Finally, I believe we are at our most truly human when, with gratitude and humility, we allow God to enfold each of us into the exquisite Mystery of this life – each of us, especially the unborn; those precious, irreplaceable babies, whose lives so many Americans are willing to permanently stifle, as if those children never existed.


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22 June 2022


Oddments Of Elderhood

Perhaps I am slow to “get it,” but lately I find the aging process tiptoeing up on me, sometimes having its way with me.

It’s no surprise that aging brings changes, some subtle, some overt, some physical, some psychological. Some are quite beneficial while others - not so much. But there is good news!!

Recent medical research indicates that our brains develop all our lives. Changes associated with aging are very often mentally, emotionally and spiritually beneficial. Mature, attentive elders give meaning to the belief that elderhood, more than any period of life, is the era of human “wisdom.”

However, we also know that the passing of years does not assure that every elder becomes a mature adult, aware that “feelings” are not the measure by which we should live or conduct ourselves.

Responses To The Inevitable

Elders who mature soon appreciate the unhurried leisure to pursue hobbies or, perhaps, play more golf (if at a slower pace). To deter aging’s occasional twinges, they stand straight, dress with care and (thank heavens) avoid tedious monologues about their aches and pains and doctor visits.

Contrarily, a few elders are overwhelmed by aging. As their memory lags and their resilience flounders, they acquiesce with dispirited resignation. They slouch wearily on shopping carts, shuffle laboriously from aisle to aisle, evoking solicitude from passing strangers.

And some elders – those of angry, cynical disposition - find advancing years further justification for their view that life is an empty, rudderless endeavor. They exude emotional futility and derive no meaning even from family or faith.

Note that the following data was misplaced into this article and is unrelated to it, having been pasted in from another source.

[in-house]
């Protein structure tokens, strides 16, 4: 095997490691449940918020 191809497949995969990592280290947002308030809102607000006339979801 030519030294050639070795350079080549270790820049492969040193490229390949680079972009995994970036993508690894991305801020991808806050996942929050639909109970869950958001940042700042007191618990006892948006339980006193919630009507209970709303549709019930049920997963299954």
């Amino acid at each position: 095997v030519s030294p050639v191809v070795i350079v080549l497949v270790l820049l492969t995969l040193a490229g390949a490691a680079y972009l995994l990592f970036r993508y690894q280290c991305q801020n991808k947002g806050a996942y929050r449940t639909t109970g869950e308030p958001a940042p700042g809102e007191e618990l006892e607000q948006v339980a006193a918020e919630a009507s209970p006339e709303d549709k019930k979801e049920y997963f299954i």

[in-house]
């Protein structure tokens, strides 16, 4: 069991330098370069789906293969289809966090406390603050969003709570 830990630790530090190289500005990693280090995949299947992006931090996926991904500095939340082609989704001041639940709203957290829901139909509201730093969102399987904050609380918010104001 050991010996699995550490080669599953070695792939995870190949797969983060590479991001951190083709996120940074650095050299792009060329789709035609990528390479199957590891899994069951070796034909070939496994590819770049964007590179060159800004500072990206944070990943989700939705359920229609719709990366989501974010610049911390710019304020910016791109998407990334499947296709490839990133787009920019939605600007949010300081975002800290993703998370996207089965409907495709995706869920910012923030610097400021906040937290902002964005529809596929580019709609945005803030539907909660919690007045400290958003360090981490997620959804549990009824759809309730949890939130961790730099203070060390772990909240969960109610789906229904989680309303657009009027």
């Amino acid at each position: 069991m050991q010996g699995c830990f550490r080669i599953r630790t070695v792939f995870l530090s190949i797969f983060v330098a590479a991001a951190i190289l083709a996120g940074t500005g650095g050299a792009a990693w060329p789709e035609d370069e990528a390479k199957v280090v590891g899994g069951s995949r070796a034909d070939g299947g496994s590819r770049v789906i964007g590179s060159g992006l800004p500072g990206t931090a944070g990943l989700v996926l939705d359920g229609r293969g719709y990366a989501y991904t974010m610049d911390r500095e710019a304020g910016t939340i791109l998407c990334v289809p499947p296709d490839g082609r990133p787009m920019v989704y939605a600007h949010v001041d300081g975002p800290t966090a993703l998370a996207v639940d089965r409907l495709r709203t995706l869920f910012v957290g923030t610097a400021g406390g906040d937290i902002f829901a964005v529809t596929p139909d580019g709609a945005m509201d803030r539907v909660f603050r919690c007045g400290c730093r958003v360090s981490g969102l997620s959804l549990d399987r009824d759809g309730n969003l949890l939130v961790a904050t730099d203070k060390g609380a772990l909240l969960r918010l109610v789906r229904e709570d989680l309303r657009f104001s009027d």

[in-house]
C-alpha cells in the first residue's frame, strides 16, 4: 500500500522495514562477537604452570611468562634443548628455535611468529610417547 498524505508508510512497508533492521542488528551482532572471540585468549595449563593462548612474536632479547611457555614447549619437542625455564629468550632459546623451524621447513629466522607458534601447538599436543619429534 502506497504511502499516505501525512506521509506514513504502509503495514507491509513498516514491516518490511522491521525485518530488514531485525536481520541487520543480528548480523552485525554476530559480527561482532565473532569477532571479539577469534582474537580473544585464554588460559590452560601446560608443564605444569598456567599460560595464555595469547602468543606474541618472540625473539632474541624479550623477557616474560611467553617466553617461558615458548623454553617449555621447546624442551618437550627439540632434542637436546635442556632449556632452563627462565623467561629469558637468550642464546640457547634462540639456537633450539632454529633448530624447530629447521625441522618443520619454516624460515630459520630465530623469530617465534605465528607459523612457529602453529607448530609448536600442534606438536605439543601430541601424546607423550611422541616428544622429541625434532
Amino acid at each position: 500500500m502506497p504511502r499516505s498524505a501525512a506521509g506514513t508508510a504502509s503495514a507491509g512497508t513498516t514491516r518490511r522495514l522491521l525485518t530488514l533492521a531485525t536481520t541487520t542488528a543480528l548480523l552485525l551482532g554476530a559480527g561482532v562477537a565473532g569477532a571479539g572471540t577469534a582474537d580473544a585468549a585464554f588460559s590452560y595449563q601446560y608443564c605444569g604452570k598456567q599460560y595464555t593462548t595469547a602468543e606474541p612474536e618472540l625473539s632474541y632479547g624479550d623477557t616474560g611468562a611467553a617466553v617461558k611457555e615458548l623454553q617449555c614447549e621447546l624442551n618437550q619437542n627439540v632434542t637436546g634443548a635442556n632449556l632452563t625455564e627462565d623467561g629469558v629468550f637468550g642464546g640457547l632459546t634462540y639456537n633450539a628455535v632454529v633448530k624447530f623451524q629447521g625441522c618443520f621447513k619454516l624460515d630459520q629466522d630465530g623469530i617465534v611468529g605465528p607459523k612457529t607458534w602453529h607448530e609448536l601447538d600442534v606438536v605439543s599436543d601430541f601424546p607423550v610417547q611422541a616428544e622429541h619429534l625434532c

Priorities Renewed

Research also tells us that attentive elders profit from insights which are often avoided by the ambitious and restless; insights such as belief in a personal God, heightened empathy, respect for tradition and moral clarity, appreciation of history past and present, a patient, altruistic heart and enhanced wisdom which can dilute decades of selfishness.

Attentive elders are aware of time’s relentless passing. We realize that peace and consolation are not handed to us, but depend on the choices we make. Accordingly, we often revive benign priorities which we’ve overlooked for decades, such as the age-old question, “What’s life - my life - really all about?”

In response, many elders shepherd their souls more thoughtfully than before, even re-igniting dormant faith as they face life’s Final Realities with dignity and concern for the needs of loved ones.

Unless we’re addicted to cellphone-itis or chronic grumpiness, attentive elders are disgusted by the reckless tactics of today’s mean-spirited ideologues who wish America ill. That’s why we elders will not relinquish certain hard-won insights which the wisdom of our decades has produced. For example:

  • In our lifetimes, we have seen arrogant ideologues substitute power for influence, deceptive rhetoric for solid reasoning, undisciplined emotion for historical truth.
  • That’s why we elders are deeply distressed by senseless accusations and popular “causes” which polarize Americans.
  • We’re wise to virtue-signaling mantras, to duplicitous sloganeering and the chicanery of today’s social pathologies.
  • We know the difference between fact and fiction, between worthy endeavors and scams which litter our nation.
  • We realize (as did our Founders) that freedom depends on self-restraint, respect for law, moral tradition, institutions which serve the common good, and shared responsibilities and rights, as our Constitution declares.